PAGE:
At Facebook, for example, Russian trolls created 80,000 pieces of organic content between January 2015 and August 2017, the company plans to tell lawmakers at the hearing. About 29 million Americans saw those posts directly in their News Feed over that two-year period. And those users also liked, shared and followed these posts and pages, exposing them to their friends — meaning 126 million U.S. users in total might have seen at least some Russian-generated content, according to a source familiar with the findings.
On Instragram, meanwhile, Facebook deleted roughly 170 accounts tied to Russian trolls that posted about 120,000 pieces of content, the company plans to reveal in its testimony.
Taken together, those organic posts had a much greater reach than the 3,000 ads purchased by Russian agents on Facebook around Election Day. In October, the company provided key congressional committees with copies of the ads, which sought to sow social and political unrest around contentious topics, including immigration and Black Lives Matter.
Muck like its peers, though, Facebook plans to stress to U.S. lawmakers that the activity represents only a fraction of what happens on its site daily. Russian-generated disinformation during the election amounted to four-thousandths (0.004) of one percent of content in the News Feed, according to a source familiar with the company’s findings.
Google, meanwhile, plans to tell Congress that it “found only limited activity on our services,” wrote general counsel Walker and Salgado, a company security executive, in a blog post published before the hearing.
Initially, sources had flagged $4,700 in ad spending by Russia’s so-called Internet Research Agency, and Google finally confirmed the number Monday. In doing so, it said search and display ads were not targeted based on users’ geography or political preferences.
Its audit of YouTube, meanwhile, turned up 18 channels tied to Russian trolls, which had uploaded 1,108 videos. In total, they had been viewed roughly 309,000 times between June 2015 and November 2017; about 3 percent of of those videos had more than 3,000 views. The channels have been suspended.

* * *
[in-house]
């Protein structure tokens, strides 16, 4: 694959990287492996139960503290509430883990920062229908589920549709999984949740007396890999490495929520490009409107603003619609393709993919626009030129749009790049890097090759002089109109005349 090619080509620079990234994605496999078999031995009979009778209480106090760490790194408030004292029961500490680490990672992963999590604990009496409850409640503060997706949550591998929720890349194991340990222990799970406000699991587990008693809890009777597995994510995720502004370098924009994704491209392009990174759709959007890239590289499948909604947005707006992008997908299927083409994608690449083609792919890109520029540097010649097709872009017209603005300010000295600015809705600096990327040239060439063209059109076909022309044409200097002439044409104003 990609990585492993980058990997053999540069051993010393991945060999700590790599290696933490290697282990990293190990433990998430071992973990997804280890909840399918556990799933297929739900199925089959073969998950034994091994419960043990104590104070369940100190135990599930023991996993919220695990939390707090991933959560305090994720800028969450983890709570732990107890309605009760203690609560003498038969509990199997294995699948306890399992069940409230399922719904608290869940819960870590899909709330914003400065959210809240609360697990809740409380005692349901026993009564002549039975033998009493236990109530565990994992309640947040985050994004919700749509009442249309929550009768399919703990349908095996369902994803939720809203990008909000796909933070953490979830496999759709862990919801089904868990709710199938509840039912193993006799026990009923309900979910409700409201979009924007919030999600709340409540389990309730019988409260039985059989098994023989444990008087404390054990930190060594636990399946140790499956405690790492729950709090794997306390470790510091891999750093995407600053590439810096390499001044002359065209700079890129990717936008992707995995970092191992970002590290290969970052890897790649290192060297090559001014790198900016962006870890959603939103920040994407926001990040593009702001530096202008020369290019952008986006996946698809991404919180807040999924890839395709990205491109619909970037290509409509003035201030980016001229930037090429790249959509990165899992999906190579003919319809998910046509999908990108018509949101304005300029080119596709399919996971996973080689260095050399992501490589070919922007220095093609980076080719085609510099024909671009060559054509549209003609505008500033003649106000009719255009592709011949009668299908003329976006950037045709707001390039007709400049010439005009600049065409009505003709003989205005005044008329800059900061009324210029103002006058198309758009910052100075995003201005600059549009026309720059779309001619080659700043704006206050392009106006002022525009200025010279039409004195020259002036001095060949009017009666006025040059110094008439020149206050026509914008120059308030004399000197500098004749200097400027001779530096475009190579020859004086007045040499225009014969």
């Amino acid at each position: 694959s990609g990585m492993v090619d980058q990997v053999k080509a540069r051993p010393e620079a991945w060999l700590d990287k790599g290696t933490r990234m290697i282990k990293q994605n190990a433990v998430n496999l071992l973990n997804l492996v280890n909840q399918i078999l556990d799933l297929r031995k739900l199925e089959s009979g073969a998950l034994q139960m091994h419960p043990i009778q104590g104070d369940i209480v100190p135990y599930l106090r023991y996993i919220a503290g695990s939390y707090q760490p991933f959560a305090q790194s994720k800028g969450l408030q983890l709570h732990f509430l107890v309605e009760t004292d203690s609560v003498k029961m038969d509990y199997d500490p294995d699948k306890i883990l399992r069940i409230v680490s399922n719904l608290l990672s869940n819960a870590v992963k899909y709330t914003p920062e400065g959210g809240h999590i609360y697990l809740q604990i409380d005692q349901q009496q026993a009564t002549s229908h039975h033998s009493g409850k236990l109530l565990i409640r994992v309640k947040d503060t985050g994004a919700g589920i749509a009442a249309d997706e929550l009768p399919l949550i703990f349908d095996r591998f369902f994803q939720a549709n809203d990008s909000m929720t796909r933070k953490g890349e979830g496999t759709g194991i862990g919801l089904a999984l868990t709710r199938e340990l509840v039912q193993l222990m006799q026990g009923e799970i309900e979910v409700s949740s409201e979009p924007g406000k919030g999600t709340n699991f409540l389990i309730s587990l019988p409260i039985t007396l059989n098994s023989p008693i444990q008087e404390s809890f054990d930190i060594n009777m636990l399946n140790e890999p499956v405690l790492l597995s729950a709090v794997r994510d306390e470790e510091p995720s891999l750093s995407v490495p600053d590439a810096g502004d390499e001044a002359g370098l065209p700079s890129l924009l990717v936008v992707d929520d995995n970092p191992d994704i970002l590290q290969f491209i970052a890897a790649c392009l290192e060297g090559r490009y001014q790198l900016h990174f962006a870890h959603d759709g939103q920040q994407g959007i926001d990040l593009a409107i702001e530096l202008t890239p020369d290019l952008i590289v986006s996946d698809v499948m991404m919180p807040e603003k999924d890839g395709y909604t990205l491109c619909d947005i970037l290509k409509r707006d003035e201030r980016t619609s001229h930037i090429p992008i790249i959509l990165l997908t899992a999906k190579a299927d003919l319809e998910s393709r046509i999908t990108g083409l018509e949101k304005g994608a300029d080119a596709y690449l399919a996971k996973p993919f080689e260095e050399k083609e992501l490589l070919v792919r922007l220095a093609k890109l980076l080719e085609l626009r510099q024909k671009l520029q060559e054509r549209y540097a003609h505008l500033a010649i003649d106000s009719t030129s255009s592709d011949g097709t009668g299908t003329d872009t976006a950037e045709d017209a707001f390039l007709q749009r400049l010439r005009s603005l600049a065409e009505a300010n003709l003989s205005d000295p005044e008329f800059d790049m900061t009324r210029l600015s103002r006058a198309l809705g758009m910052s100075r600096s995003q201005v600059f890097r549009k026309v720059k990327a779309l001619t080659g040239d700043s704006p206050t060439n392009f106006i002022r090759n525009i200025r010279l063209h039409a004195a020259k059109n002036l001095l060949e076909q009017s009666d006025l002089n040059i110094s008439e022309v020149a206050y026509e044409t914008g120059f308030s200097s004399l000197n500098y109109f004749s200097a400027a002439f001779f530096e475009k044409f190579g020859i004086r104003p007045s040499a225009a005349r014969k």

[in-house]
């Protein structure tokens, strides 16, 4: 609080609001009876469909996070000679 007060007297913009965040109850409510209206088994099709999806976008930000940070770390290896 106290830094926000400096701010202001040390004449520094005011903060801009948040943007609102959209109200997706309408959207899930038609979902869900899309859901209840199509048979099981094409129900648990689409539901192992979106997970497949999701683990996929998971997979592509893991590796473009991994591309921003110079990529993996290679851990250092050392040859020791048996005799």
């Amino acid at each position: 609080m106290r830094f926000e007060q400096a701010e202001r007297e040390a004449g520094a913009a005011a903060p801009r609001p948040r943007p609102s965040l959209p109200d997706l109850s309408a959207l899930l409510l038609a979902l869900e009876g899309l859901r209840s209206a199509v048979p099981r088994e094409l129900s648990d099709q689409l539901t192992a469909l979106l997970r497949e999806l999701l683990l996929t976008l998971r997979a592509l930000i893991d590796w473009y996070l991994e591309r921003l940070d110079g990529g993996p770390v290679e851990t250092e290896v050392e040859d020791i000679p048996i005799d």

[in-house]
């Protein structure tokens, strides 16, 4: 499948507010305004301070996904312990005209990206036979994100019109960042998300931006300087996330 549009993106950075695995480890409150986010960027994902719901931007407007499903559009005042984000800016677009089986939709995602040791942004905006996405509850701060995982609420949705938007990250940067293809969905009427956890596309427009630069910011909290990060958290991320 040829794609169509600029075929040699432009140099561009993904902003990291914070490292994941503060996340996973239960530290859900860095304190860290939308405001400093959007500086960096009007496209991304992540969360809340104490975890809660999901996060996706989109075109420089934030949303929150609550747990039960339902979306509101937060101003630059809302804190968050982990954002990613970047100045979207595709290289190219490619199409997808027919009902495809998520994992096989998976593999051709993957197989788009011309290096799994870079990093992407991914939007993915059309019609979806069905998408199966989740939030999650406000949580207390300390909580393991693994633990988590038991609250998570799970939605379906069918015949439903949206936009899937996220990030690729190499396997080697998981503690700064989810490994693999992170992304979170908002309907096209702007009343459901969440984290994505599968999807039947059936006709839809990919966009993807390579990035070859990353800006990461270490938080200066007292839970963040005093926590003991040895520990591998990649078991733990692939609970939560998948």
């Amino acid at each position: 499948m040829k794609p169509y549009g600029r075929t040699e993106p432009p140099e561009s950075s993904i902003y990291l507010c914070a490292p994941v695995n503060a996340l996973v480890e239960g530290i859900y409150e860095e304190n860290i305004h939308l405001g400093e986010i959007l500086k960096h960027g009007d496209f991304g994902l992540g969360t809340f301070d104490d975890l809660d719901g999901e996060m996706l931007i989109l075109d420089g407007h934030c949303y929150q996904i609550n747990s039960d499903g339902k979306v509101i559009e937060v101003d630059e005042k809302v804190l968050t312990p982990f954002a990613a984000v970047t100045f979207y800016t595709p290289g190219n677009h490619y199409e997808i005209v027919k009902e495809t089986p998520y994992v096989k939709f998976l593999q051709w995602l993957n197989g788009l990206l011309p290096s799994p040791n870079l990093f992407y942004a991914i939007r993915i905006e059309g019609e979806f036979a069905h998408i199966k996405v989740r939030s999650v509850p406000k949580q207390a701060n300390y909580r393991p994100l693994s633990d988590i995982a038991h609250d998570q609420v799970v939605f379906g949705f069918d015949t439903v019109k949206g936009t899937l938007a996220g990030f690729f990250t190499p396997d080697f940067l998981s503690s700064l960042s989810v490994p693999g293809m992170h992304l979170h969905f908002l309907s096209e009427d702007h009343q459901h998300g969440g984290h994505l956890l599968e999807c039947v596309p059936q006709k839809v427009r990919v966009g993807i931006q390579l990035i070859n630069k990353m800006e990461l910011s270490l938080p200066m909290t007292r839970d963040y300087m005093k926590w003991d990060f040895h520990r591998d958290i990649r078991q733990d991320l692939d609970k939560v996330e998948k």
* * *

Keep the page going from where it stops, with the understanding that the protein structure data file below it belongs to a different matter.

Yet one of Google’s biggest challenges — much like Facebook and Twitter — is its handling of organic content, including videos uploaded by RT, a Russian government-funded news network. Called a propaganda arm of the Kremlin, RT videos have millions of views on YouTube. In Google’s investigation, however, the tech giant said it “found no evidence of manipulation of our platform or policy violations.” As a result, Google said that RT and other state-sponsored media outlets are still “subject to our standard rules.”
Twitter, for its part, recently banned RT from advertising on its platform, though the publication is still allowed to tweet there. Facebook has announced no change.
For its part, Twitter plans to unveil two new key findings during its testimony to Congress, sources told Recode on Monday. Chief among them: The company’s acting general counsel, Edgett, will note that the company had discovered — and suspended — roughly 2,752 accounts tied to known Kremlin trolls.
Initially, Twitter pegged this number at about 200 accounts. And while the company at the time described it as an early estimate, it still faced sharp criticism from lawmakers like Sen. Mark Warner, who charged that the company hadn’t done an exhaustive investigation.
Twitter also sought to study election-related tweets sent between Sept. 1 and Nov. 15, 2016. Among a pool of 189 million tweets, the company identified about 1.4 million sent by automated Russian-affiliated accounts.
In Twitter’s estimation, that’s less than three-quarters of a percent of all of the election-sampled tweets sent using its service over a roughly two-month window — and Edgett will stress they “underperformed” in generating impressions on the site when compared to an average, normal tweet. In contrast, Twitter also noted that tweets from accounts including Wikileaks tended to benefit from significantly more engagement by Russian bots.